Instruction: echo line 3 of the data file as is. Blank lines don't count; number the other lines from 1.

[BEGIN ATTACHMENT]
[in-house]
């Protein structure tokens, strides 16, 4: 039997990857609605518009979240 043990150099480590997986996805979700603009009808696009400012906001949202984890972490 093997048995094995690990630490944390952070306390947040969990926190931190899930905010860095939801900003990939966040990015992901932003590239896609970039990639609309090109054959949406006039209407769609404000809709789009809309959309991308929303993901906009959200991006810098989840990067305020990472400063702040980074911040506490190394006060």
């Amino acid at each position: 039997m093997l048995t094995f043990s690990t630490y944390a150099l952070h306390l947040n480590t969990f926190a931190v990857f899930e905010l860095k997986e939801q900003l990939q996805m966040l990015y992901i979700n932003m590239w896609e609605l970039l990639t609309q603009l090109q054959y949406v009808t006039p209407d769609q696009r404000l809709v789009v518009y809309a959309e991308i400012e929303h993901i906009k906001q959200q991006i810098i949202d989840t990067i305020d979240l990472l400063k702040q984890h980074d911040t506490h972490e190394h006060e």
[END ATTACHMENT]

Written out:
């Amino acid at each position: 039997m093997l048995t094995f043990s690990t630490y944390a150099l952070h306390l947040n480590t969990f926190a931190v990857f899930e905010l860095k997986e939801q900003l990939q996805m966040l990015y992901i979700n932003m590239w896609e609605l970039l990639t609309q603009l090109q054959y949406v009808t006039p209407d769609q696009r404000l809709v789009v518009y809309a959309e991308i400012e929303h993901i906009k906001q959200q991006i810098i949202d989840t990067i305020d979240l990472l400063k702040q984890h980074d911040t506490h972490e190394h006060e």